Posts by Lawrence:

Eating Authors: Jim Meeks-Johnson

Written on June 3rd, 2019 by
Categories: Plugs
Jim Meeks-Johnson

In theory, I have returned successfully from being a GoH at APSFcon and staying on for a few days to explore Beijing. It’s only a theory because I’m using the internet as my personal time machine to write this post in advance because I anticipate being swamped when I get home (not to mention severely jetlagged).

Speaking of time machines (he said, segue-ishly), I’ve been reflecting on certain events in my past, among them the two weeks I spent at 10,000 feet under the tutelage of Walter Jon Williams and Nancy Kress as part of the 2010 Taos Toolbox masterclass. In addition to teaching me the value of hydration at high altitudes, that workshop gave me the skills of plotting and storytelling that made it possible for me to write Barsk and I’ll be forever grateful.

Which is why that as soon as I learned that another graduate of the Toolbox had just published his first novel my immediate reaction was to invite him to EATING AUTHORS. Please say hello to Jim Meeks-Johnson. He lives in Indianapolis, and as I’ll be there next month for the annual KLI conference, maybe I can lure him over to learn a little Klingon.

Like so many of us, Jim got sucked into reading SF courtesy of the works of Robert A. Heinlein. He’s used his degrees in psychology and mathematics to write software for medical research and for the past decade has been taking curious ideas from contemporary science to spin SF short stories. About five weeks ago he released Enemy Immortal, and if you like ten-ton blobs, immortal aliens, equine dance communication, sapient plantlife with laser vision, or superpowered heroes with their own rock band, then this is the novel you’ve been waiting for.

LMS: Welcome, Jim. Congratulations on your first novel. Let’s celebrate by you telling me about your most memorable meal.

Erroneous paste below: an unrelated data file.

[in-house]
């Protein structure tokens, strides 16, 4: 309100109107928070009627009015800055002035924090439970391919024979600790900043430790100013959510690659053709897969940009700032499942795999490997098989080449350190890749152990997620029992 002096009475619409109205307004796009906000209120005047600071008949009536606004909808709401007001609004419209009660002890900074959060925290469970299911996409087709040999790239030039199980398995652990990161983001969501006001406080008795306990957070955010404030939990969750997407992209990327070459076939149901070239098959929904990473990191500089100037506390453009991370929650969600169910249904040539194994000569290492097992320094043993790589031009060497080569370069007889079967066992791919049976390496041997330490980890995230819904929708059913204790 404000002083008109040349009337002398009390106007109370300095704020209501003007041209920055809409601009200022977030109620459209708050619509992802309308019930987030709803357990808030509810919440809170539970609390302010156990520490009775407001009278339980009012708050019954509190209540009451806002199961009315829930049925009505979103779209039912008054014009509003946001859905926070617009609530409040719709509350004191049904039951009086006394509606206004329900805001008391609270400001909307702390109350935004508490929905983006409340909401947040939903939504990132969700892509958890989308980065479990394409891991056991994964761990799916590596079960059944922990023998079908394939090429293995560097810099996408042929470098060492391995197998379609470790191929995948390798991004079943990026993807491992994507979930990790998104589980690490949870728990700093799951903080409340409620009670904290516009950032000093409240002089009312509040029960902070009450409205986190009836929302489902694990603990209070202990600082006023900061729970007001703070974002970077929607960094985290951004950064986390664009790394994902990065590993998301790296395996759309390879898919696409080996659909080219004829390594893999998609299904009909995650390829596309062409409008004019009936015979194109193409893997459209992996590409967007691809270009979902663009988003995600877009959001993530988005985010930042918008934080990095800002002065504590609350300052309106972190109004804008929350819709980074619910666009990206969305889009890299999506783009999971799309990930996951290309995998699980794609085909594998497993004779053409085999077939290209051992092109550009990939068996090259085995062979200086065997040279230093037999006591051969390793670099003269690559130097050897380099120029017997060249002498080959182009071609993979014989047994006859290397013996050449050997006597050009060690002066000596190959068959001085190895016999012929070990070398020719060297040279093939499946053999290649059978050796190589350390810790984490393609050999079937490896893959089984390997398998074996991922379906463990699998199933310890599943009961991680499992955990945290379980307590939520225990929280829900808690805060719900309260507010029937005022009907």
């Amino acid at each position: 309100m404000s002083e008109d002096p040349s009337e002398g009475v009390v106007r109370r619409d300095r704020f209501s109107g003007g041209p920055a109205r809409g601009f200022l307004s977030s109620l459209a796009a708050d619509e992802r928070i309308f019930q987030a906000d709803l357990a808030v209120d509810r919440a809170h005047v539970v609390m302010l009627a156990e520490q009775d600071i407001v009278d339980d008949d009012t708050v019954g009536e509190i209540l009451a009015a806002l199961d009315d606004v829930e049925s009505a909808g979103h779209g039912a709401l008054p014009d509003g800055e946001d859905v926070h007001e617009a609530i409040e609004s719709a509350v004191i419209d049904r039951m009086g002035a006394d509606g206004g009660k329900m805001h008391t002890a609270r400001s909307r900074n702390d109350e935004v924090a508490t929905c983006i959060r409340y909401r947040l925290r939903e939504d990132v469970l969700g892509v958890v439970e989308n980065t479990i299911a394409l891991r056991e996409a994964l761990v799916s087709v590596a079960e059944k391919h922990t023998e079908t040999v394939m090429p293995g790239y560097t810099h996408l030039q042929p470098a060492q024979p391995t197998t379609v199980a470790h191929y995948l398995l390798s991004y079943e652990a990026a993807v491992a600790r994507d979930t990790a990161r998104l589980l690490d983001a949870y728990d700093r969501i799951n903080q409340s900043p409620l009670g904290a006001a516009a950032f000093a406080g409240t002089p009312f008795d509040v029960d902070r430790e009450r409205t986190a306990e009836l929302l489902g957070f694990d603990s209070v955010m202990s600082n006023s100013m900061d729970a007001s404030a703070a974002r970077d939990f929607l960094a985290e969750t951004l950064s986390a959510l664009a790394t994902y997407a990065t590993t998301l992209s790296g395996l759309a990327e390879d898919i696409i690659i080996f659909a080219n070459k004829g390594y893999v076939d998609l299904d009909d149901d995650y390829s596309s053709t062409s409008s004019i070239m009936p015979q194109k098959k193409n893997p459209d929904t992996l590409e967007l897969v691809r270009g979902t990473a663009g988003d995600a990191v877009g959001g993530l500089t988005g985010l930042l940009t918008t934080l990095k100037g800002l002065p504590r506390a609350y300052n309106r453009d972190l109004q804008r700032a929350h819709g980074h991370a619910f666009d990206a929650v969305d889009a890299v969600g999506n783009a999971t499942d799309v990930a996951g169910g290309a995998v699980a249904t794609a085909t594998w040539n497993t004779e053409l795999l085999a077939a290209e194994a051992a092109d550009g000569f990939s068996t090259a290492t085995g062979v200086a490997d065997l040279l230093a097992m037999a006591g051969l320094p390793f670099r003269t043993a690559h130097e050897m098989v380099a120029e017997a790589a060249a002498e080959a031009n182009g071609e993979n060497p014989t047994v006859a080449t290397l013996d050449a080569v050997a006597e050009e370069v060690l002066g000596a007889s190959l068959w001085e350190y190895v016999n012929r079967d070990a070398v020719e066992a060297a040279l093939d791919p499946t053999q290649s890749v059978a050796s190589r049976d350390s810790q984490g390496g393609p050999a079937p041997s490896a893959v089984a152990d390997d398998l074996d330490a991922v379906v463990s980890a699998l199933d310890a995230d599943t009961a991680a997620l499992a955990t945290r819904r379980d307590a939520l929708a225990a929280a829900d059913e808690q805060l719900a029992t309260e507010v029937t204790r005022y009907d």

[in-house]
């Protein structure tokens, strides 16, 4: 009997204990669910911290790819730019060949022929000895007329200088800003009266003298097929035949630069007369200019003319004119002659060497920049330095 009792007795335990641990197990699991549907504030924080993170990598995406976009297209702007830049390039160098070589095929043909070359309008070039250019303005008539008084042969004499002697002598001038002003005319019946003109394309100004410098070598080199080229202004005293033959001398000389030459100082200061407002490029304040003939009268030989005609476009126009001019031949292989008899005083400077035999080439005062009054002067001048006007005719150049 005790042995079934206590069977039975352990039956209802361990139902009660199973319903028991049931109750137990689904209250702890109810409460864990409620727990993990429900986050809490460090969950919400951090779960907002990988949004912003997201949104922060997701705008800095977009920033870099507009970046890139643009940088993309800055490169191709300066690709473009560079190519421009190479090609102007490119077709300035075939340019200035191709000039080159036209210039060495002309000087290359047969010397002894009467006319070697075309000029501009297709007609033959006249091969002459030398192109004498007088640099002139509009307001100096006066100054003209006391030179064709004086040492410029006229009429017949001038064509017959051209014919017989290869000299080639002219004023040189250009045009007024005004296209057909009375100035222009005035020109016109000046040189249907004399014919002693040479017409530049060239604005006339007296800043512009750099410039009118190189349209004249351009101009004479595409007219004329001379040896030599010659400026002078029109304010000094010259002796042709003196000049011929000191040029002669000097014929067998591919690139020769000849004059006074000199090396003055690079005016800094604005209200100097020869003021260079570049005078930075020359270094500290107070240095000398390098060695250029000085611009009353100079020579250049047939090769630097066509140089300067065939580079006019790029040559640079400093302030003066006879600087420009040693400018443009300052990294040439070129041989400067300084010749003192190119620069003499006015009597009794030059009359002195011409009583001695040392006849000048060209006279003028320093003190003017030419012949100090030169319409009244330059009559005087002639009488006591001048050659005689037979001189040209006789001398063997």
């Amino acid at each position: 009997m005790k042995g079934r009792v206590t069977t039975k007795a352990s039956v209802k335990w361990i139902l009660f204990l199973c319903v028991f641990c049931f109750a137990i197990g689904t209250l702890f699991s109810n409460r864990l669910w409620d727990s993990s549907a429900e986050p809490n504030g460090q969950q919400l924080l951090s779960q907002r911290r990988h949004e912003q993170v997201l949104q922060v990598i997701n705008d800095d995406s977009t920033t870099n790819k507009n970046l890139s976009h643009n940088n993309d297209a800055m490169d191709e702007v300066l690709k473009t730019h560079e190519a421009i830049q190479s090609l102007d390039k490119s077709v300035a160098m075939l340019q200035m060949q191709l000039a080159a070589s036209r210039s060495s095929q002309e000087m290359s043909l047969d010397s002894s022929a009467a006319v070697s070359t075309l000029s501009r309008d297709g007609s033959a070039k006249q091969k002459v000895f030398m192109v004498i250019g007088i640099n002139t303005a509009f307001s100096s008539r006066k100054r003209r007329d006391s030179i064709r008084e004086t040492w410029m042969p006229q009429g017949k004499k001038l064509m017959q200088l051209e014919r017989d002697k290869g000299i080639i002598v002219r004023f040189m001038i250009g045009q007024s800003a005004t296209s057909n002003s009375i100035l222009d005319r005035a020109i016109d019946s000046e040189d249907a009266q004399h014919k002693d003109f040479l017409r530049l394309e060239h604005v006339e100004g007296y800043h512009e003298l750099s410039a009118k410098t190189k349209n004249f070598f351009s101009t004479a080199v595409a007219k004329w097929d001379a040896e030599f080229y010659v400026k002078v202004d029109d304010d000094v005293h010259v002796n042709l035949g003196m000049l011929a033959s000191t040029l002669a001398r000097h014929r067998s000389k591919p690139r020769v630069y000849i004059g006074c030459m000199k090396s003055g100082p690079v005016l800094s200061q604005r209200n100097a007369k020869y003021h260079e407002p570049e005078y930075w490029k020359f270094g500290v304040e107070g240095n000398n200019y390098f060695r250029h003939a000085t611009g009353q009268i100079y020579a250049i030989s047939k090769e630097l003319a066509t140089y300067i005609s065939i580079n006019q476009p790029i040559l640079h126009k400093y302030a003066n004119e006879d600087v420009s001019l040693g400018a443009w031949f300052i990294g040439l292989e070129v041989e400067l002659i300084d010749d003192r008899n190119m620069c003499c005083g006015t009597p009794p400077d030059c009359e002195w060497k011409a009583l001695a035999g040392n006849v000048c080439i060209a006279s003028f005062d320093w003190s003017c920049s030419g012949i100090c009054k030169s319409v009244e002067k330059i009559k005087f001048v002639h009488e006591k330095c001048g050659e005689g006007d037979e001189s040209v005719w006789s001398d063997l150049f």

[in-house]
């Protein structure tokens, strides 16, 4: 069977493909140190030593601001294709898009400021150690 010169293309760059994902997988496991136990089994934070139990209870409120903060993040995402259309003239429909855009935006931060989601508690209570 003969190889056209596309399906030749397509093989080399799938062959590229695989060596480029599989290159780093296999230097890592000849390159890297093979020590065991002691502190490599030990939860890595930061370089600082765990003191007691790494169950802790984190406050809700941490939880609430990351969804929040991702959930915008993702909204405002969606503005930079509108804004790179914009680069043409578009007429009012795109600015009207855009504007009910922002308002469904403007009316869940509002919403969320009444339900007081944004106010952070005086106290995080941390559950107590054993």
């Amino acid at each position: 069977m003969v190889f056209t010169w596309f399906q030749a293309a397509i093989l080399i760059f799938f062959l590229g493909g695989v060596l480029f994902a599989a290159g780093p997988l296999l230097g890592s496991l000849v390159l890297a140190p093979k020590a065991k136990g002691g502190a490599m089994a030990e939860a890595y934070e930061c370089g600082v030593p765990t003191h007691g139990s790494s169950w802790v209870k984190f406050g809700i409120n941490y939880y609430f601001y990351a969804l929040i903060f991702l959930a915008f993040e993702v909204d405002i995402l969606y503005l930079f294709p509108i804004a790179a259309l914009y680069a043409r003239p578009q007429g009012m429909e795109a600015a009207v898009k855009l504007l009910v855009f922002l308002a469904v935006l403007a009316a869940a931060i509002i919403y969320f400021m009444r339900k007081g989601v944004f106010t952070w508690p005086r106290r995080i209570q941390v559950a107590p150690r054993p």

JMJ: I like to travel and try new food. I’ve had many great dishes–from Fettuccine ai Frutti di Mare in Venice, to Cowboy Beans at the Flying W Ranch in Colorado Springs, to fresh-from-the-oven Crème Brule at Binkley’s in Indianapolis—but the best meal I’ve ever had? Nothing has ever surpassed Thanksgiving dinner on my grandparents’ Iowa farm.

Looking back, I can see that the preparation for Thanksgiving began before the snow thawed in March, when seed catalogs flooded the mail and farmers selected the varieties of each vegetable most loved by their family. Spring, summer, and fall, they watered and weeded the garden until the vegetables were picked at peak ripeness and canned the same day.

Enemy Immortal

Grandpa raised chickens, pigs, and cattle mostly, but he would fatten a turkey or two every year. And on Thanksgiving morning their house was rich with the steamy, mouth-watering goodness of roasting turkey and homemade sage dressing.

After everyone sang the doxology together, we sat down, and grandma sliced the juicy turkey and distributed it according to everyone’s preference–light or dark meat. I chose the dark. It always seemed to me to have more flavor and a smoother texture than the breast, and I was more likely to get a generous portion of the crispy brown skin.

The vegetables were from the garden outside. Heirloom gardeners understand more than most of us how much difference in flavor the variety of potatoes, corn, and green beans makes. The mashed potatoes were served lumpy, hearty, and flavorful, with a dollop of cream and butter from the cows in the barn stirred in. The gravy from the turkey drippings had a delightful roast turkey flavor. Acorn squash baked golden brown with butter and brown sugar was mashed and served beside the potatoes.

The salad consisted of the old Midwestern favorite, 7-layer Jello. The medley of colors and flavors was fun, as was the contrasting flavor and texture of the alternating transparent and creamy layers. Even more though, I loved the tart, crispy deliciousness of limed pickles, a rare treat because they were labor intensive even for our clan, requiring multiple baths of pickling solution.